Thule Air Base, Greenland: It will surprise you

  • Published
  • By By Col. Mawfa Kuvibidila
  • 821st Air Base Group
Before my arrival at Thule Air Base, Greenland, I received three reactions when I told people where I was going. 

Feedback ranged from, “I didn’t know the base existed,” or “I thought it was shut down a long time ago,” to “… that’s pretty cool.”  

Cool (no pun intended), doesn’t even begin to describe a place that looks like another world. This is not my first time here. I was TDY here about five years ago as a member of the 21st Operations Group.  What I failed to appreciate then — and what I’m slowly learning today — is the diversity and strategic importance of the variety of missions the base performs. Part of its mission endures from the base’s creation in 1951 while others started a few years ago.   

Thule’s missions cross all levels — tactical, operational and strategic. The base enables force projection, space superiority, and scientific research while supporting allies, coalition partners and local communities. It’s incredibly dynamic and busy for a place over 700 miles north of the Arctic Circle; it’s so far north the Northern Lights are south of us! 

The most well-known mission is the space mission, supporting the 12th Space Warning Squadron, part of 21 OG at Peterson Air Force Base, Colorado, in missile warning, missile defense, and space situational awareness. The unit provides invaluable forewarning of what may come over the poles while watching the ever-increasing number of objects in space.   

In addition, 23rd Space Operations Squadron Det. 1, which is part of the 50th Network Operations Group at Schriever AFB, Colorado, provides space command and control by linking ground stations and their satellites — this is crucial to ensuring that multiple Department of Defense agencies and other organizations like NASA and the National Oceanic Atmospheric Administration can accomplish their respective missions.  

Thule’s location empowers American, Danish, and Canadian forces to extend their air and maritime reach to posture for a variety of scenarios, whether Arctic search and rescue exercises or supporting resupply missions. The base has one of the longest runways this far north and the northernmost deep-water port in the world with the Air Force’s only tugboat. Thule’s mission not only focuses on military enablers but also scientific research.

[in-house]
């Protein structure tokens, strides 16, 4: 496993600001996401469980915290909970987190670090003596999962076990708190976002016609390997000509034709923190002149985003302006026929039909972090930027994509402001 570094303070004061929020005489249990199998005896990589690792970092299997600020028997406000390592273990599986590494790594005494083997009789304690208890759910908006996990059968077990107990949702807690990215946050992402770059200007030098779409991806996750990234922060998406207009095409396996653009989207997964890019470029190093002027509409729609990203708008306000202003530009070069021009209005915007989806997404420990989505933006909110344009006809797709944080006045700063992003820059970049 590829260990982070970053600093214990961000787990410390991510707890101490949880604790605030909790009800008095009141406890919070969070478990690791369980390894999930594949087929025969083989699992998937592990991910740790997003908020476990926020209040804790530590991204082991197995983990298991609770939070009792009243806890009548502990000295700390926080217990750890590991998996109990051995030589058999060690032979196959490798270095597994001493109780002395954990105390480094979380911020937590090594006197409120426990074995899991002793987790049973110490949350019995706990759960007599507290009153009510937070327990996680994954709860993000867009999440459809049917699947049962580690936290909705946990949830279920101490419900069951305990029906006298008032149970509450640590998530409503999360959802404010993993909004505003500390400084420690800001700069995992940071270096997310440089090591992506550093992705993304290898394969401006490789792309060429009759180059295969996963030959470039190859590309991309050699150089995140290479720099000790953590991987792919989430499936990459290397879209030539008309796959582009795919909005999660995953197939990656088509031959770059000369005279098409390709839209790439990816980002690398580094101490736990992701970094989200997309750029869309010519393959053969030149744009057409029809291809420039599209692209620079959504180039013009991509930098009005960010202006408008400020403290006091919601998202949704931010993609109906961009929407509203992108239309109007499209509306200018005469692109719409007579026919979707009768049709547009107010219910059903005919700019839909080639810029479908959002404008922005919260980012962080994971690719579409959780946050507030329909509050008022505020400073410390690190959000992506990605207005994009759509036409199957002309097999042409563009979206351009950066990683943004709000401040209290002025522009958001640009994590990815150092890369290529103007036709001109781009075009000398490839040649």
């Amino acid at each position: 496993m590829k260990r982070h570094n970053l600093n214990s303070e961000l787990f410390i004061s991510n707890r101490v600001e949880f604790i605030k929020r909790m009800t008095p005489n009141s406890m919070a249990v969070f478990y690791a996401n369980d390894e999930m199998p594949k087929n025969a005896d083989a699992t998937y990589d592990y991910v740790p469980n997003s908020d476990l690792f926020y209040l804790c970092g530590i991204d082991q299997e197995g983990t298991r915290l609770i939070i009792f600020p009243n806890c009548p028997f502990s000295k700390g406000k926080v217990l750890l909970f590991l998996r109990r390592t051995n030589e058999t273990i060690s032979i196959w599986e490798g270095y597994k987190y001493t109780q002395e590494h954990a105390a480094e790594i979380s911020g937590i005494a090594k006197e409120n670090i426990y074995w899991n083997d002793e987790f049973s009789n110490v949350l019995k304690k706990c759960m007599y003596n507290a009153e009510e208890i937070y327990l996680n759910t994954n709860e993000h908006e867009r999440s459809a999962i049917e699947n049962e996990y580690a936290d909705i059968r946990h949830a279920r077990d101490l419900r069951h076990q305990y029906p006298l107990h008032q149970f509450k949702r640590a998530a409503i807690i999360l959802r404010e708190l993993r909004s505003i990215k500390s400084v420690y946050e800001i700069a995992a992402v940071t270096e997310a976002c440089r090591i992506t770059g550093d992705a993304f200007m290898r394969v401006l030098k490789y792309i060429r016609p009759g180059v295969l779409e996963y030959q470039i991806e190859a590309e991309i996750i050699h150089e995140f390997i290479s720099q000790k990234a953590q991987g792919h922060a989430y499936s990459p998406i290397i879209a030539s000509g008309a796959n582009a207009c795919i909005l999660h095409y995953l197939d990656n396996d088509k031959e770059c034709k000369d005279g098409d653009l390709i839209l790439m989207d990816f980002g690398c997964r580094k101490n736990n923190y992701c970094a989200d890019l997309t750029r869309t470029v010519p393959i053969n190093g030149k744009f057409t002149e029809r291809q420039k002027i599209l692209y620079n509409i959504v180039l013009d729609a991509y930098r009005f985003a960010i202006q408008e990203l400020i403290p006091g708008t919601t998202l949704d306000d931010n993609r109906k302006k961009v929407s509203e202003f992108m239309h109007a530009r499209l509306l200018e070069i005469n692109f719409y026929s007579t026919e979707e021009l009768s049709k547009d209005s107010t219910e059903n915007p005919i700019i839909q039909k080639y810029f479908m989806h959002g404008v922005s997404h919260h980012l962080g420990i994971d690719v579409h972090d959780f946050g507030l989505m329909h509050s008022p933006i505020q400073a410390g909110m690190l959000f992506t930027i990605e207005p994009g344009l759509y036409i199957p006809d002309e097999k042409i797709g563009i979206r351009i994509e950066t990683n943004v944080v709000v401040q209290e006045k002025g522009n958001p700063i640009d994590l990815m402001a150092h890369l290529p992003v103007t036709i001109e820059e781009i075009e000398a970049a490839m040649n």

There are an incredible number of scientific organizations on base, including the National Science Foundation, NASA, the Smithsonian, the Danish Technological Institute, Danish Meteorological Institute and the Arctic Institute, just to name a few. They explore climate change, wildlife migration patterns, black holes, and so much more.  

The last part of our mission supports five local Greenlandic villages by providing the nearest hospital facilities within a 100km radius. People arrive by air, sea and in the winter, dog sled. We also coordinate with the Danish-Greenlandic Joint Arctic Command, to provide a place where ships and planes can stay for emergency repairs.  

None of the above can be accomplished without the amazingly talented people who directly support it. Team Thule has an amazing melting pot of Americans, Danes, Greenlanders, Canadians, and people from as far away as Ukraine and Taiwan.  

The Airmen are essential in ensuring all of Thule’s missions are accomplished. Defenders safeguard the largest Air Force base overseas; logisticians coordinate a variety of airlift and supply movements; personnelists, medical technicians and services ensure we’re taken care of here and when we’re back in the U.S. They work side by side with their Danish and Greenlandic co-workers, some who have lived at Thule for decades, to get the job done.  

So what lessons do I expect the Thule Airmen to learn? It is challenging at times, the same place where we see muskox, seals, arctic foxes, hares, and the occasional polar bear is where people hunker down in -40 degree weather to make sure the 24/7 missions never stop.  

Thule reminds me innovation takes multiple and seemingly disparate missions and promotes new ways of thinking. The teamwork embodied every day definitely demonstrates our motto: “Proud To Be.” The diversity of people reminds us of how much we have in common and what we can learn from each other; the diversity of the mission reminds us of global integration and shared national objectives; and the unique location reminds us to stop and admire a new place and culture and how much it has to offer.